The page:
A court in Malaysia has paved the way for an Australian company to fire up its controversial rare earths plant in eastern Malaysia.
Lynas obtained permission for the facility in September, but activists took the case to court complaining that the environmental risks of the project were too great.
They wanted the court to grant a further injunction against Lynas's operating licence.
On Thursday morning, the court ruled that the environmental concerns were premature.
The decision was met with disappointment by the activists, who faced off with workers from the plant outside the high court in Kuantan.
A Lynas spokesman says there is now no injunction or stay stopping Lynas from operating the plant.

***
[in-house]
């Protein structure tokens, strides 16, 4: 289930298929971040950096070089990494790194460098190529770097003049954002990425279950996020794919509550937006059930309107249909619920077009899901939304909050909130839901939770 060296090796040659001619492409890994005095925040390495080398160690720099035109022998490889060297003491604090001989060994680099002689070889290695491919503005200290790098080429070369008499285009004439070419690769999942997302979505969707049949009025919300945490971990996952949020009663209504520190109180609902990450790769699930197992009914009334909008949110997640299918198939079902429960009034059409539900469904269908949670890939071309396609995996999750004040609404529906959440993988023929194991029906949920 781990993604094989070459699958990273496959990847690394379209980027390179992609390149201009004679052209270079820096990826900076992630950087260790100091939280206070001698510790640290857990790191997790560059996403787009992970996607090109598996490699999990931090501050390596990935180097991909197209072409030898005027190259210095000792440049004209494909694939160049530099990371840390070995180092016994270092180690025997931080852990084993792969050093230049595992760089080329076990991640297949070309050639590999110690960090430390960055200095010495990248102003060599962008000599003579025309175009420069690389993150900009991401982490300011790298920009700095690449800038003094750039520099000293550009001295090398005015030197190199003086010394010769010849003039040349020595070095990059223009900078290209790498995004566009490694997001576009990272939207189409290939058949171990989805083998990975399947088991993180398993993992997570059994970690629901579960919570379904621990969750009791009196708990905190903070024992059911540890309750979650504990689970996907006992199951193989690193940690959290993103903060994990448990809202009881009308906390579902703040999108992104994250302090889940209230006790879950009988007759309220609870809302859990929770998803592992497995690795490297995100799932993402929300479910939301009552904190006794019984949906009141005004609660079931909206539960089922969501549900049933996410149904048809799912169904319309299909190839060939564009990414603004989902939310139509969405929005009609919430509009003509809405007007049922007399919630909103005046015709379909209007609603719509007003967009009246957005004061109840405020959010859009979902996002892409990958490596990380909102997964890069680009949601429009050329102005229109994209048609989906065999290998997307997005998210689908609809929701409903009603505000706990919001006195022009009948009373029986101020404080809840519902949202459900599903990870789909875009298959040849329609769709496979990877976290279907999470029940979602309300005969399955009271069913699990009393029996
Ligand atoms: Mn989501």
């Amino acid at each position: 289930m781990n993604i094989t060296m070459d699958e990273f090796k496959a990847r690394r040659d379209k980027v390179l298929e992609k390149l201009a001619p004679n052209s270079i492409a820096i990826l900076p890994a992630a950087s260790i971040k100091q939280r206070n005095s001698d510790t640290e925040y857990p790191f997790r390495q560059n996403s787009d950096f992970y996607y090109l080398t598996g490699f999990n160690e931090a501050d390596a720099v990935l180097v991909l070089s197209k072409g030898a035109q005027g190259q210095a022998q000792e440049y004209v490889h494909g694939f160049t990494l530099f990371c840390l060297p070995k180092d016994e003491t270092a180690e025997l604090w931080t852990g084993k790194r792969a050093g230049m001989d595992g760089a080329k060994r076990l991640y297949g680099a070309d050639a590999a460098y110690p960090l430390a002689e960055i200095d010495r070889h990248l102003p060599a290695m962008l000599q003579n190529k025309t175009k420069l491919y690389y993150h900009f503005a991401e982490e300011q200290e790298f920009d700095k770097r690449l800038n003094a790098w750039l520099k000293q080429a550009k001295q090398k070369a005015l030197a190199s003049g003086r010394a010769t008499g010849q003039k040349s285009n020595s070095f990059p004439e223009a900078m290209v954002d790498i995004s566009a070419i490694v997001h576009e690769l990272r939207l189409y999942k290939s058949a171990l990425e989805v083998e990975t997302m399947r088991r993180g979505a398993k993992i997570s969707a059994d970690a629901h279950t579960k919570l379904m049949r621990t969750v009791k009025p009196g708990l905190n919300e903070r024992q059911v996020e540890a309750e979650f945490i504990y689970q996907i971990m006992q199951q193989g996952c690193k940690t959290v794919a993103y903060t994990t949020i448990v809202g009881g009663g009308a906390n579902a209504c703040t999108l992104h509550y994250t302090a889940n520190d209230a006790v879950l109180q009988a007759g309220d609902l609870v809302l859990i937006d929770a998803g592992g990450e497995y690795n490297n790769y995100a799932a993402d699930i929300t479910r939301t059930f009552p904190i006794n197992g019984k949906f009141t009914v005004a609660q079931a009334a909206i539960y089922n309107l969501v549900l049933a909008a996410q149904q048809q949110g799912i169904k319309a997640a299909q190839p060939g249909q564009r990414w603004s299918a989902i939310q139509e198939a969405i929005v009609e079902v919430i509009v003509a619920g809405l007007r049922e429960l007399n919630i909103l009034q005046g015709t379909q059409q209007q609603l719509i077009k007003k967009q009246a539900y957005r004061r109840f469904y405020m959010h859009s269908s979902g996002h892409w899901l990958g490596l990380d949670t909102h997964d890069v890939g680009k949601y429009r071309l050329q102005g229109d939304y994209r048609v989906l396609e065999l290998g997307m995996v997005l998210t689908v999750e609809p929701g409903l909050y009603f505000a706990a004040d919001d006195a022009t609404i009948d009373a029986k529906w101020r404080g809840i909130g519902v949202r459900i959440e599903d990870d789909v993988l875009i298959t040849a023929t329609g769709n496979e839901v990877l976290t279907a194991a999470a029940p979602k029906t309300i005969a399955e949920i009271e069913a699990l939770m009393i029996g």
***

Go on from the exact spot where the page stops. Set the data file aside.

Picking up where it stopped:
Malaysian opponents to the plant say the processing of rare earth ore imported from Australia, would release radioactive gases and solid waste like thorium, radium, lead and small amounts of uranium into the environment.
The federal opposition MP for Kuantan, Fuziah Salleh, who has led protests against Lynas for over two years, says the fight is far from over.
"I am disappointed because the public has decided that they would accept the plant to operate in our backyard," she told Asia Pacific.
"We will certainly bring this case of the Appeal Court, immediately file papers for the appeal court.
"And there is also another court case which is being referred to the Federal Court with regards to another judicial review regarding the detailed EIA (environmental impact assessment), which was not conducted on the plant."
Ms Salleh says the public will continue to appeal to relevant ministers and authorities.
The hearing of an application for a judicial review into the granting of the licence is expected in a few months.
Lynas shares were placed in a trading halt pending the court decision.